Author Topic: How to Write a Summary  (Read 9 times)

Offline Anta

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How to Write a Summary
« on: October 10, 2019, 01:05:13 PM »
How to Write a Summary
With thanks to: Swales, John M. and Christine B. Feat. Academic Writing for Graduate Students,
Essential Tasks and Skills. Ann Arbor: U Michigan P, 1994. 105-130.
Preparing to Write: To write a good summary it is important to thoroughly understand the
material you are working with. Here are some preliminary steps in writing a summary.
1. Skim the text, noting in your mind the subheadings. If there are no subheadings, try to
divide the text into sections. Consider why you have been assigned the text. Try to
determine what type of text you are dealing with. This can help you identify important
information.
2. Read the text, highlighting important information and taking notes.
3. In your own words, write down the main points of each section.
4. Write down the key support points for the main topic, but do not include minor detail.
5. Go through the process again, making changes as appropriate.
For example:
Global Implications of Patent Law Variation
A patent is an exclusive right to use
an invention for a certain period of time,
which is given to an inventor as compensation
for disclosure of an invention.
Although it would be beneficial for the
world economy to have uniform patent laws,
each country has its own laws designed to
protect domestic inventions and safeguard
technology. Despite widespread variation,
patent laws generally fall under one of two
principles: the first-to-file and first-toinvent.
The first-to-file principle awards a
patent to the person or institution that
applies for a patent first, while the first-toinvent
principle grants the patent to the
person or institution that was first to invent –
and can prove it. Most countries have
adopted the first-to-file system. However,
the United States maintains a first-to-invent
system, despite obvious shortcomings. A
result of countries employing different
patent law principles is inconsistency of
patent ownership.
This first sentence is a general definition. It
may be safe to assume that your audience is
already familiar with patents; thus you do
not have to include it in your summary.
This is the main idea.
The classification of the two principles is
important.
Ignore specific details about the different
principles. The terms are self-explanatory.
It is important to point out that most of the
world follows one system and the United
States another.
Include a description of the problem
surrounding variation in patent laws.
Patent ownership is not recognized
globally. On the contrary, ownership may
change depending on the country. It is not
uncommon for an invention to have two
patent owners – one in the United States and
one in the rest of the world. This unclear
ownership often has economic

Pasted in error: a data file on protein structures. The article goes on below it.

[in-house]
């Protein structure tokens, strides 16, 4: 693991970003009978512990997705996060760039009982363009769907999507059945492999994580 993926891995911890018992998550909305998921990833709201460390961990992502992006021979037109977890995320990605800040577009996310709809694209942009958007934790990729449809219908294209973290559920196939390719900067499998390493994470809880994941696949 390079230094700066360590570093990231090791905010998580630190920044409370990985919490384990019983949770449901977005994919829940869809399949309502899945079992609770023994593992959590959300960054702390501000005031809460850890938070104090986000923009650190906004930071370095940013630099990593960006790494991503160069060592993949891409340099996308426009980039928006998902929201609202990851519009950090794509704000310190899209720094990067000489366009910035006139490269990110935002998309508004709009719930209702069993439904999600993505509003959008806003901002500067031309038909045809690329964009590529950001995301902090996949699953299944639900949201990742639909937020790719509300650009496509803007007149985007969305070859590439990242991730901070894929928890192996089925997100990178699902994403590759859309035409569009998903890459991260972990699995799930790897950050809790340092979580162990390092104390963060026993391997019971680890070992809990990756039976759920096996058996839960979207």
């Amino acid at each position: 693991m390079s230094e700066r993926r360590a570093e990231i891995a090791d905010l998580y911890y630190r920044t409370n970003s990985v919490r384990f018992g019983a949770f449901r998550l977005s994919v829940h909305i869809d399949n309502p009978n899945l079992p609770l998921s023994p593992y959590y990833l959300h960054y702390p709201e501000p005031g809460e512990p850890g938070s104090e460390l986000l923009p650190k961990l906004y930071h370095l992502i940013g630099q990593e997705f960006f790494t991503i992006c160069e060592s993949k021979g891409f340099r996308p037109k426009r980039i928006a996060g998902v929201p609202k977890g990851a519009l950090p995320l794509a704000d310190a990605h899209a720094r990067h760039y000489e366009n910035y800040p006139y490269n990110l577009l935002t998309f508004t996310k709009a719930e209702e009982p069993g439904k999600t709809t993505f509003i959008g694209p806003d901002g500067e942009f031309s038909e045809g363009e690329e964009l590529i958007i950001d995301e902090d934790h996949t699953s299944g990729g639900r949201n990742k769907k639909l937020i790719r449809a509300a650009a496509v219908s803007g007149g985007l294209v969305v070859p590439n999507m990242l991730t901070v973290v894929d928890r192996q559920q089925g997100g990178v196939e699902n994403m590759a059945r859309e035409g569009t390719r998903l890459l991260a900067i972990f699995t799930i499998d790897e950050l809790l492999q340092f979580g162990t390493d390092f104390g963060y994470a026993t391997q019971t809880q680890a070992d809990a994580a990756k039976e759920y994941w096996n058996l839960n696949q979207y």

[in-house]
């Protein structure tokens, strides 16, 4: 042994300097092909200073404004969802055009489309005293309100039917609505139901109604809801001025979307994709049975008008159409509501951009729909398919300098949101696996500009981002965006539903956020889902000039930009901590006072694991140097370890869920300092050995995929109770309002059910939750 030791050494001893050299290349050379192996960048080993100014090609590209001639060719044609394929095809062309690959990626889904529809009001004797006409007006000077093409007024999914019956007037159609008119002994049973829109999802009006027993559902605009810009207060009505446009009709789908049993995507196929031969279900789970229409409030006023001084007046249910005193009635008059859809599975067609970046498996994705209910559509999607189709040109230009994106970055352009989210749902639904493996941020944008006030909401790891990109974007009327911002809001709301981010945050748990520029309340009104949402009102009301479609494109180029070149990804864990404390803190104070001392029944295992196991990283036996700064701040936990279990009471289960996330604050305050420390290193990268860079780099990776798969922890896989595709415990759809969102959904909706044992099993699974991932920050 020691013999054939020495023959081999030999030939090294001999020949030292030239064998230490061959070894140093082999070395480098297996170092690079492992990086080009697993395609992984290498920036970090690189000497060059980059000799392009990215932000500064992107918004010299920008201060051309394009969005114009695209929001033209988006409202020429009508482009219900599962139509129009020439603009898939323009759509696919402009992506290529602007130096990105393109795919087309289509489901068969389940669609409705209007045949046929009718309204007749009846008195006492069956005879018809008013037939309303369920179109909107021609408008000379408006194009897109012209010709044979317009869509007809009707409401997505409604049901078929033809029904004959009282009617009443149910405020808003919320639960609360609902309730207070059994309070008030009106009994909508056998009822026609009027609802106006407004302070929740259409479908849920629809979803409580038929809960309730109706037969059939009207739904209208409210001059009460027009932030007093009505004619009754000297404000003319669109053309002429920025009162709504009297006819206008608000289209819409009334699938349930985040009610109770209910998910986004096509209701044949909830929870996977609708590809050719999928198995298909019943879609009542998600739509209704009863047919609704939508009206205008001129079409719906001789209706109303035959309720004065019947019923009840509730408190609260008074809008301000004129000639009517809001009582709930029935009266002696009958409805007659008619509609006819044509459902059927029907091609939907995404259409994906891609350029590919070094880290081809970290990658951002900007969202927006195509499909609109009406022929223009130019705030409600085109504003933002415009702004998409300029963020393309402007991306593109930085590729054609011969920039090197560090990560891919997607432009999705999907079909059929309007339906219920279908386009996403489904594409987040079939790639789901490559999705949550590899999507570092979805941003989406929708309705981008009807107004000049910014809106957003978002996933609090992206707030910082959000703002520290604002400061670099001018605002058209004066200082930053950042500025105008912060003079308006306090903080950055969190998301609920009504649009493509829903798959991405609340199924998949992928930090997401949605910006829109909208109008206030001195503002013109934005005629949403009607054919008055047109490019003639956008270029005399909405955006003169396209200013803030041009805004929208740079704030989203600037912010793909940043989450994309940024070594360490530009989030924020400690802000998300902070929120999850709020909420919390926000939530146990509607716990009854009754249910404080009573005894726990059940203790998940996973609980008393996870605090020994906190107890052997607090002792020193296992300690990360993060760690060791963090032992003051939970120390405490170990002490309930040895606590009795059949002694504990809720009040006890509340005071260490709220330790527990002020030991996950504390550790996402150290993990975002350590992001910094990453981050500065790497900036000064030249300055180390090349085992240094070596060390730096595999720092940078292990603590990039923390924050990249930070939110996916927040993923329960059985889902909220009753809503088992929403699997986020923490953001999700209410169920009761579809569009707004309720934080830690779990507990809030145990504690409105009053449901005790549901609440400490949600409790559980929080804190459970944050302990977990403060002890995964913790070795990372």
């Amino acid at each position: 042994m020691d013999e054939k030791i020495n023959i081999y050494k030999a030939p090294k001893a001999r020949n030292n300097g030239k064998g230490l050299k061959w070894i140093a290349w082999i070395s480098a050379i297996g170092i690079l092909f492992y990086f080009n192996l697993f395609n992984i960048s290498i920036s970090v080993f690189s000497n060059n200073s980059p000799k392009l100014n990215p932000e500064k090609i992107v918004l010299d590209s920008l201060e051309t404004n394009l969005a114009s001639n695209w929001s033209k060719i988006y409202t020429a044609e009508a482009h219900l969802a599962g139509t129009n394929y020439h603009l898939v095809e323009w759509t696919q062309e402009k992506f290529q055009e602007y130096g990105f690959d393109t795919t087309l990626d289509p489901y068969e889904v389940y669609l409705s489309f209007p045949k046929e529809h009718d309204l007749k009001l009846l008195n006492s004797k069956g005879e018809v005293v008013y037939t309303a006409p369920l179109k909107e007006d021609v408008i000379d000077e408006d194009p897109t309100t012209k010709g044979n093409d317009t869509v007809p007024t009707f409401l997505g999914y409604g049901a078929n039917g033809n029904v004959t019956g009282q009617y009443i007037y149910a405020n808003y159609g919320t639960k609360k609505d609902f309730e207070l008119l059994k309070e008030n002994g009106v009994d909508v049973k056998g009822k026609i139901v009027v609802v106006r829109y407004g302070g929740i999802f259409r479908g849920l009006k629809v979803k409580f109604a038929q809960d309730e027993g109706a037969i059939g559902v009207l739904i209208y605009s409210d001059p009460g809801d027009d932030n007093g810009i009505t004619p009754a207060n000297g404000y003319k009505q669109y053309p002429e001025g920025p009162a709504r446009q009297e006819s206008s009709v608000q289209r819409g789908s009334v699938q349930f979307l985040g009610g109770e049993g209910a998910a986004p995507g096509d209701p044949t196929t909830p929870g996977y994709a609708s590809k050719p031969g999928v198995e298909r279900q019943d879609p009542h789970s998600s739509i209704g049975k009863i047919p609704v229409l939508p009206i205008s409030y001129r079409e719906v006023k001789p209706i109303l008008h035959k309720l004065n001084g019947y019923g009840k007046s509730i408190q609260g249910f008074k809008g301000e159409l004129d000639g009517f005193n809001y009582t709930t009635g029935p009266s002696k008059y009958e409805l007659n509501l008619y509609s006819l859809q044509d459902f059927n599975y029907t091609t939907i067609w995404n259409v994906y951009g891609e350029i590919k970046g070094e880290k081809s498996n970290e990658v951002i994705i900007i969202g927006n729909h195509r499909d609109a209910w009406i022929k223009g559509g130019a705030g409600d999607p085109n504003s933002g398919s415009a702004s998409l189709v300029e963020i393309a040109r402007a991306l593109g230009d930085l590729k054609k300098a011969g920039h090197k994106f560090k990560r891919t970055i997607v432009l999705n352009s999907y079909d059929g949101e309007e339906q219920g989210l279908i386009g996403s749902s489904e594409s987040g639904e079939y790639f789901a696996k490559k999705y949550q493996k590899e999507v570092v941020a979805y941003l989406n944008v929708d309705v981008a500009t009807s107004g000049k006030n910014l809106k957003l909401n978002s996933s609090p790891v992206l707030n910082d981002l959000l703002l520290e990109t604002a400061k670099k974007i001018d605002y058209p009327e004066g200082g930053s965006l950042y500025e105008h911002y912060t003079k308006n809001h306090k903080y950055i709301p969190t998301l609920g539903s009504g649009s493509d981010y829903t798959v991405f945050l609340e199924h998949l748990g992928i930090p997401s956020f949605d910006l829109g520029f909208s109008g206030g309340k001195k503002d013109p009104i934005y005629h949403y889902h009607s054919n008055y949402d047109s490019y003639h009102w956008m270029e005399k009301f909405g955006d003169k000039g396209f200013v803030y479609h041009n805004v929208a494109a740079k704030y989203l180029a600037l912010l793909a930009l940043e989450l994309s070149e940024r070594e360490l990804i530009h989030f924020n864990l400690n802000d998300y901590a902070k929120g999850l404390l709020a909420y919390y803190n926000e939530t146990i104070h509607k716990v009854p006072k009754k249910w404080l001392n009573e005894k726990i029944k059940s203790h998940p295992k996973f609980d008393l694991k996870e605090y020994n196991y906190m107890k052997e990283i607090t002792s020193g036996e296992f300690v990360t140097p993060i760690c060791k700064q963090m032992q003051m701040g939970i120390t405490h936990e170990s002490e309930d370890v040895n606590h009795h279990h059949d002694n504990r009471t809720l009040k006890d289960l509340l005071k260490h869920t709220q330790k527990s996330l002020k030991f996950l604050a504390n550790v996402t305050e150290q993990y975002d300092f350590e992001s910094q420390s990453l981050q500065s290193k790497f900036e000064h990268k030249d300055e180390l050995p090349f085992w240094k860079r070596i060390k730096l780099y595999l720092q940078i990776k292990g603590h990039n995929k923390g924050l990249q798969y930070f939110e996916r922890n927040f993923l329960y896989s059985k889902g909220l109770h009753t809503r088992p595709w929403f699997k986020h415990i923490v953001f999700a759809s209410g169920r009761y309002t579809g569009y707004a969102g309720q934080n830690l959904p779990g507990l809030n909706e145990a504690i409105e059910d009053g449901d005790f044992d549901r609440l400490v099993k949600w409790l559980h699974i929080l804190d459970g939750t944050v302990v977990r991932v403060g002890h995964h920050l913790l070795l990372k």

consequences. If a company is interested in
using a patented invention, it may be unable
to receive permission from both patent
owners, which in turn may prevent
manufacture of a particular product. Even if
permission is received from both owners,
pay royalties to both may be quite costly. In
this case, if the invention is useful enough, a
company may proceed and pass on the
added cost to consumers.
International economic tension has
also been increasing as a result of differing
policies. Many foreign individuals and
companies believe that they are at a serious
disadvantage in the United States with
regard to patent ownership because of the
logistical difficulties in establishing first-toinvent
status. Further, failure of the United
States to recognize patent ownership in other
countries is in violation of the Paris
Conventions on Industrial Properties, which
requires all member nations to treat all
patents equally. The conflict surrounding
patents has prompted the World Intellectual
Properties Organization (WIPO) to lobby for
universality in patent laws. WIPO maintains
that the first necessary step involves
compelling the United States to reexamine
its patent principle, taking into account the
reality of a global economy. This push may
indeed result in more global economic
cooperation.
Provide some support/explanation for the
problem, but not all the details
Describe this other problem associated with
differing patent principles.
Provide some explanation, but not all the
details.
Describe the action taken to solve the
problem.
Writing the Summary:
When writing the summary there are three main requirements:
1. The summary should cover the original as a whole.
2. The material should be presented in a neutral fashion.
3. The summary should be a condensed version of the material, presented in your own
words.
* * Also do not include anything that does not appear in the original. (Do not include your own
comments or evaluation.)
and
Be sure to identify your source.
For example:
In his paper “Global Implications of Patent Law Variation,” Koji Suzuki (1991) states
that lack of consistency in the world’s patent laws is a serious problem. In most of the world,
patent ownership is given to the inventor that is first to file for a patent. However, the United
States maintains a first-to-invent policy. In view of this, patent ownership can change depending
on the country. Multiple patent ownership can result in economic problems; however, most
striking is the international tension it causes. The fact that the United States does not recognize
patent ownership in other countries, in violation of the Paris Convention on Industrial Properties,
has prompted the World Intellectual Properties Organization (WIPO) to push the United States to
review its existing patent law principles.
Anta Afsana
Lecturer
Department of English
Daffodil International University
email id: anta.eng@diu.edu.bd
Contact number: 07134195331